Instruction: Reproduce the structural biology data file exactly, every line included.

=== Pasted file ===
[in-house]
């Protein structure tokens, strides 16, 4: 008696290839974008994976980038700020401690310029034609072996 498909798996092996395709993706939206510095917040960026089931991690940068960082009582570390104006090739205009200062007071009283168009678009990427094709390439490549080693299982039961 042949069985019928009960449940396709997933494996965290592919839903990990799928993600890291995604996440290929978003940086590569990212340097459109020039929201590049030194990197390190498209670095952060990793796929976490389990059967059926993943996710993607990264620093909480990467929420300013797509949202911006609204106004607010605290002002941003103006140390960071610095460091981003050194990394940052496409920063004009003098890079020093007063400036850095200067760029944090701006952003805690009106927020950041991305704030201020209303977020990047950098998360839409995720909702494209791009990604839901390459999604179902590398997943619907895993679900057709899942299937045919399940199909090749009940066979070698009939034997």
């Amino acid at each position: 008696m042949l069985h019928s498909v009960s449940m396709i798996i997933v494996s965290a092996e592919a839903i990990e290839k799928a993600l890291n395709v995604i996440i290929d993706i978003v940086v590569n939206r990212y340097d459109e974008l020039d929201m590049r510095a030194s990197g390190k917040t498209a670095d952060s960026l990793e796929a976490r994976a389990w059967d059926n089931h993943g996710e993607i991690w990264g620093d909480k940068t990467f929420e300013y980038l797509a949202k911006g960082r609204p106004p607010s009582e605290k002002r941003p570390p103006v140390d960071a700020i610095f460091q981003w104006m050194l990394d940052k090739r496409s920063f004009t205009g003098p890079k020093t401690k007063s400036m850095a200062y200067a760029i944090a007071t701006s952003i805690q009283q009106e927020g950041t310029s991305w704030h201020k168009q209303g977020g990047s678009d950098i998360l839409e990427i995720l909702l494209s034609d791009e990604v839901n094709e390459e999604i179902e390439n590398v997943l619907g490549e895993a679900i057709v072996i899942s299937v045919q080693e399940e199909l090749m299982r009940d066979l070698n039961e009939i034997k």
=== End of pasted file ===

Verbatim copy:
[in-house]
């Protein structure tokens, strides 16, 4: 008696290839974008994976980038700020401690310029034609072996 498909798996092996395709993706939206510095917040960026089931991690940068960082009582570390104006090739205009200062007071009283168009678009990427094709390439490549080693299982039961 042949069985019928009960449940396709997933494996965290592919839903990990799928993600890291995604996440290929978003940086590569990212340097459109020039929201590049030194990197390190498209670095952060990793796929976490389990059967059926993943996710993607990264620093909480990467929420300013797509949202911006609204106004607010605290002002941003103006140390960071610095460091981003050194990394940052496409920063004009003098890079020093007063400036850095200067760029944090701006952003805690009106927020950041991305704030201020209303977020990047950098998360839409995720909702494209791009990604839901390459999604179902590398997943619907895993679900057709899942299937045919399940199909090749009940066979070698009939034997």
């Amino acid at each position: 008696m042949l069985h019928s498909v009960s449940m396709i798996i997933v494996s965290a092996e592919a839903i990990e290839k799928a993600l890291n395709v995604i996440i290929d993706i978003v940086v590569n939206r990212y340097d459109e974008l020039d929201m590049r510095a030194s990197g390190k917040t498209a670095d952060s960026l990793e796929a976490r994976a389990w059967d059926n089931h993943g996710e993607i991690w990264g620093d909480k940068t990467f929420e300013y980038l797509a949202k911006g960082r609204p106004p607010s009582e605290k002002r941003p570390p103006v140390d960071a700020i610095f460091q981003w104006m050194l990394d940052k090739r496409s920063f004009t205009g003098p890079k020093t401690k007063s400036m850095a200062y200067a760029i944090a007071t701006s952003i805690q009283q009106e927020g950041t310029s991305w704030h201020k168009q209303g977020g990047s678009d950098i998360l839409e990427i995720l909702l494209s034609d791009e990604v839901n094709e390459e999604i179902e390439n590398v997943l619907g490549e895993a679900i057709v072996i899942s299937v045919q080693e399940e199909l090749m299982r009940d066979l070698n039961e009939i034997k």